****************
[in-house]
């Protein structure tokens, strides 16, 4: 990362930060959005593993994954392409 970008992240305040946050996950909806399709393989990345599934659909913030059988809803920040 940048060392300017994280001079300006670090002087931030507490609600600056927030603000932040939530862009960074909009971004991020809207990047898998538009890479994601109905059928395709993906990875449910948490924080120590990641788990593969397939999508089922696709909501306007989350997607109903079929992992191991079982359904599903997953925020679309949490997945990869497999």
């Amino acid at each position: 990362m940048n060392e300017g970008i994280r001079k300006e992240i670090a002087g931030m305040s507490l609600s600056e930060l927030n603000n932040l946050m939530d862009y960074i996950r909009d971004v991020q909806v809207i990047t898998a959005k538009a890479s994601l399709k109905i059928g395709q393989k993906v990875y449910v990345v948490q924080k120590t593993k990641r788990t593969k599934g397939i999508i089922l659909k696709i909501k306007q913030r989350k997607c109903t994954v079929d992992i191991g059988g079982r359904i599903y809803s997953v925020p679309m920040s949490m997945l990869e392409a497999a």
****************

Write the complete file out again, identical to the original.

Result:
[in-house]
């Protein structure tokens, strides 16, 4: 990362930060959005593993994954392409 970008992240305040946050996950909806399709393989990345599934659909913030059988809803920040 940048060392300017994280001079300006670090002087931030507490609600600056927030603000932040939530862009960074909009971004991020809207990047898998538009890479994601109905059928395709993906990875449910948490924080120590990641788990593969397939999508089922696709909501306007989350997607109903079929992992191991079982359904599903997953925020679309949490997945990869497999």
């Amino acid at each position: 990362m940048n060392e300017g970008i994280r001079k300006e992240i670090a002087g931030m305040s507490l609600s600056e930060l927030n603000n932040l946050m939530d862009y960074i996950r909009d971004v991020q909806v809207i990047t898998a959005k538009a890479s994601l399709k109905i059928g395709q393989k993906v990875y449910v990345v948490q924080k120590t593993k990641r788990t593969k599934g397939i999508i089922l659909k696709i909501k306007q913030r989350k997607c109903t994954v079929d992992i191991g059988g079982r359904i599903y809803s997953v925020p679309m920040s949490m997945l990869e392409a497999a």